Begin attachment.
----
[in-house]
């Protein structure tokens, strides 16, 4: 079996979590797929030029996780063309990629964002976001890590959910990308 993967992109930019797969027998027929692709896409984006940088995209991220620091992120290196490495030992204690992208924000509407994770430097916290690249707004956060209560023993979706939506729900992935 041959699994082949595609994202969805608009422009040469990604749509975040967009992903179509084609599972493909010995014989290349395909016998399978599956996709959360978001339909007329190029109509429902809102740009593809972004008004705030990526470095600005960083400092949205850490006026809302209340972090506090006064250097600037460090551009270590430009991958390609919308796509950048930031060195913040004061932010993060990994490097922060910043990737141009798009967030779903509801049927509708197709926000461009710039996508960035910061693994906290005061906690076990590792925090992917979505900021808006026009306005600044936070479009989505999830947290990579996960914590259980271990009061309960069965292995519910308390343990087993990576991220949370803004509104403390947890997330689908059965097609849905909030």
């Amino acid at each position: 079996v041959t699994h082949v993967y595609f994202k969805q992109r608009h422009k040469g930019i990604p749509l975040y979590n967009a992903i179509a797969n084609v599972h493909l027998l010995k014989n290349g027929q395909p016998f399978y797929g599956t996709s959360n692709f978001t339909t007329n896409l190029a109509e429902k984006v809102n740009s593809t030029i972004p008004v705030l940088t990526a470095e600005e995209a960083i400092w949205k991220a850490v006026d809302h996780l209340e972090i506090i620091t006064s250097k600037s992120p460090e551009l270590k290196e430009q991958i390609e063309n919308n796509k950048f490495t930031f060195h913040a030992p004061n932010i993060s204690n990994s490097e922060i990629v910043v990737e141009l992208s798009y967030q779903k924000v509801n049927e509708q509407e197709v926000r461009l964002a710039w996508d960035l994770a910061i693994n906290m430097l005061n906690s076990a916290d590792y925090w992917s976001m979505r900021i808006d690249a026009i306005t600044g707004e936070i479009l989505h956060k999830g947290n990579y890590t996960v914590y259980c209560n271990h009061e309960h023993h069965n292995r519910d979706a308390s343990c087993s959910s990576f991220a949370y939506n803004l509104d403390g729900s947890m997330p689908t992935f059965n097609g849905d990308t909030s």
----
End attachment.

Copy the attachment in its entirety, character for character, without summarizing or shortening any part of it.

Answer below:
[in-house]
């Protein structure tokens, strides 16, 4: 079996979590797929030029996780063309990629964002976001890590959910990308 993967992109930019797969027998027929692709896409984006940088995209991220620091992120290196490495030992204690992208924000509407994770430097916290690249707004956060209560023993979706939506729900992935 041959699994082949595609994202969805608009422009040469990604749509975040967009992903179509084609599972493909010995014989290349395909016998399978599956996709959360978001339909007329190029109509429902809102740009593809972004008004705030990526470095600005960083400092949205850490006026809302209340972090506090006064250097600037460090551009270590430009991958390609919308796509950048930031060195913040004061932010993060990994490097922060910043990737141009798009967030779903509801049927509708197709926000461009710039996508960035910061693994906290005061906690076990590792925090992917979505900021808006026009306005600044936070479009989505999830947290990579996960914590259980271990009061309960069965292995519910308390343990087993990576991220949370803004509104403390947890997330689908059965097609849905909030």
């Amino acid at each position: 079996v041959t699994h082949v993967y595609f994202k969805q992109r608009h422009k040469g930019i990604p749509l975040y979590n967009a992903i179509a797969n084609v599972h493909l027998l010995k014989n290349g027929q395909p016998f399978y797929g599956t996709s959360n692709f978001t339909t007329n896409l190029a109509e429902k984006v809102n740009s593809t030029i972004p008004v705030l940088t990526a470095e600005e995209a960083i400092w949205k991220a850490v006026d809302h996780l209340e972090i506090i620091t006064s250097k600037s992120p460090e551009l270590k290196e430009q991958i390609e063309n919308n796509k950048f490495t930031f060195h913040a030992p004061n932010i993060s204690n990994s490097e922060i990629v910043v990737e141009l992208s798009y967030q779903k924000v509801n049927e509708q509407e197709v926000r461009l964002a710039w996508d960035l994770a910061i693994n906290m430097l005061n906690s076990a916290d590792y925090w992917s976001m979505r900021i808006d690249a026009i306005t600044g707004e936070i479009l989505h956060k999830g947290n990579y890590t996960v914590y259980c209560n271990h009061e309960h023993h069965n292995r519910d979706a308390s343990c087993s959910s990576f991220a949370y939506n803004l509104d403390g729900s947890m997330p689908t992935f059965n097609g849905d990308t909030s």